In August, furthermore, the Chinese announced that the avian strain had been detected in pigs. This is a particularly ominous development since pigs, susceptible to both bird and human flu, are likely crucibles for genetic “reassortment” between viruses. Containment seems to have failed.

Thirdly, a new pandemic will use modern transportation. The 1918-19 virus was slowed by ocean-going transport and the isolation of rural society. Its latterday descendant could jet-hop the globe in a week.

Finally, the mega-slums of Asia, Africa and Latin America are like so many lakes of gasoline awaiting the spark of H5N1. Third World urbanization has created unparalleled high-density concentrations of poor people in ill health, ripe for viral slaughter.

What are the frontlines of defense against such an unthinkable catastrophe?

One of the most urgent tasks is to ensure that poultry workers in Southeast Asia receive ordinary flu vaccinations in order to prevent possible mixing of human and avian genes. But current production of seasonal flu vaccine is mostly consigned to the richer countries, and Thai officials have complained that they cannot obtain enough donated doses to conduct a systematic vaccination.

Meanwhile a prototype H5N1 vaccine is under development, but only in quantities to safeguard frontline public health and safety workers in the United States, Europe and Japan.

Pharmaceutical companies to date have not found sufficient profit incentives to increase their output of vaccines and virals. As the New York Times emphasized last Thursday (September 30), there has been a disastrous “mismatch of public health needs and private control of production of vaccines and drugs.”

Indeed last April, at a historic WHO-convened summit about global defenses against a possible pandemic, leading experts expressed their deep pessimism about existing preparations.

“The consultation concluded that supplies of vaccine, the first line of defense for preventing high morbidity and mortality, would be grossly inadequate at the start of a pandemic and well into the first wave of international spread.”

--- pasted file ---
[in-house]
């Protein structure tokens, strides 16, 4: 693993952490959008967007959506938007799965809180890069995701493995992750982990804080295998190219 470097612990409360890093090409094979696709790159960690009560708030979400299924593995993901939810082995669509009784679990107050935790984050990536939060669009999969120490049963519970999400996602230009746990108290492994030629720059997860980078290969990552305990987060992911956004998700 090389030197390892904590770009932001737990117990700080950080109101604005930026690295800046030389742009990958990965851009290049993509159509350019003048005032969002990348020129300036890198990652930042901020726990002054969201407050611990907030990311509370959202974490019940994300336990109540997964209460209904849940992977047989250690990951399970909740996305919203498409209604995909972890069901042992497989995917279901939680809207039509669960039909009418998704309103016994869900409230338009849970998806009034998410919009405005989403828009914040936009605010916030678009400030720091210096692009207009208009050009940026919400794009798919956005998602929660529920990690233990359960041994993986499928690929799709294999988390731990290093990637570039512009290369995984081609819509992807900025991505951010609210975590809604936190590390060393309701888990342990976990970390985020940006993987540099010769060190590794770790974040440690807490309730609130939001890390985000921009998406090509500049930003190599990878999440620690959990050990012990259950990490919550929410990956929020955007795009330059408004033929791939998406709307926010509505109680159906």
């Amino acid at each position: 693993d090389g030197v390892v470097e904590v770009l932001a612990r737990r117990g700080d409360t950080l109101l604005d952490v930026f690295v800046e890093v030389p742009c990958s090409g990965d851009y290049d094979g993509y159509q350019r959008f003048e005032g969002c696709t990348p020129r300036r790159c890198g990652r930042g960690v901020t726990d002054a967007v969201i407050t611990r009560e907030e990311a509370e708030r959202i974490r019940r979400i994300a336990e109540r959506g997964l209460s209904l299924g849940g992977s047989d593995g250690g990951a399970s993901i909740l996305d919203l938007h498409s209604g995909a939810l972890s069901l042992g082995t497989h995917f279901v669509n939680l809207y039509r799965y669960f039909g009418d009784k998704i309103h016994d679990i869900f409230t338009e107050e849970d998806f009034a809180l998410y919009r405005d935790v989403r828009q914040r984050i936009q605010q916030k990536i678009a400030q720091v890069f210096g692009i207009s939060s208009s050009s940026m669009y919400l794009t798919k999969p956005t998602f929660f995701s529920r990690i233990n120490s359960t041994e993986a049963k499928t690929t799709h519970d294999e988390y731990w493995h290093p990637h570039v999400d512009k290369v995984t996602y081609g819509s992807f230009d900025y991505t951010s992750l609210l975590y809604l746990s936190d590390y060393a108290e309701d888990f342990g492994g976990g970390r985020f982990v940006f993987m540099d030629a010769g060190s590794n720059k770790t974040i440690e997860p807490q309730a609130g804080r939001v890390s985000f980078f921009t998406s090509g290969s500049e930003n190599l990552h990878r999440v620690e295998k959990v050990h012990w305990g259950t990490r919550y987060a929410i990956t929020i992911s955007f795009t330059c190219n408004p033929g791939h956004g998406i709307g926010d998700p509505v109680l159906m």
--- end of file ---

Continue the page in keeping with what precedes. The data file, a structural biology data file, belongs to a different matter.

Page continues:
“Limited production capacity largely concentrated in Europe and North America,” the WHO report continues,” would exacerbate the problem of inequitable access.”

“Inequitable access,’ of course, is a euphemism for the death of a large segment of humanity: a callous triage already prepared in advance of the H5N1 plague by indifference to third world public health.

This is the moral context of the deafening silence about the H5N1 threat in the current presidential debate. Although the General Accounting Office recently concluded that “no state is fully prepared to respond to a major public health threat,” the Kerry camp has failed to sound the tocsin about the Bush administration’s lethargic preparations.

Only Ralph Nader appears to be fully awake to the peril. In a letter to President Bush in August, he repeated scientific warnings that the “The Big One” was coming and urged a “presidential conference on influenza epidemics and pandemics” to confront “the looming threats to the health of millions of people.”

It has become fashionable, of course, in some “progressive” circles to excoriate Nader’s presence in the campaign as divisive egoism. But who else is warning us about the Monster at the door?

Mike Davis is the author of Dead Cities: And Other Tales as well as Ecology of Fear, and co-author of Under the Perfect Sun: The San Diego Tourists Never See, among other books.

—CommonDreams.org, September 30, 2004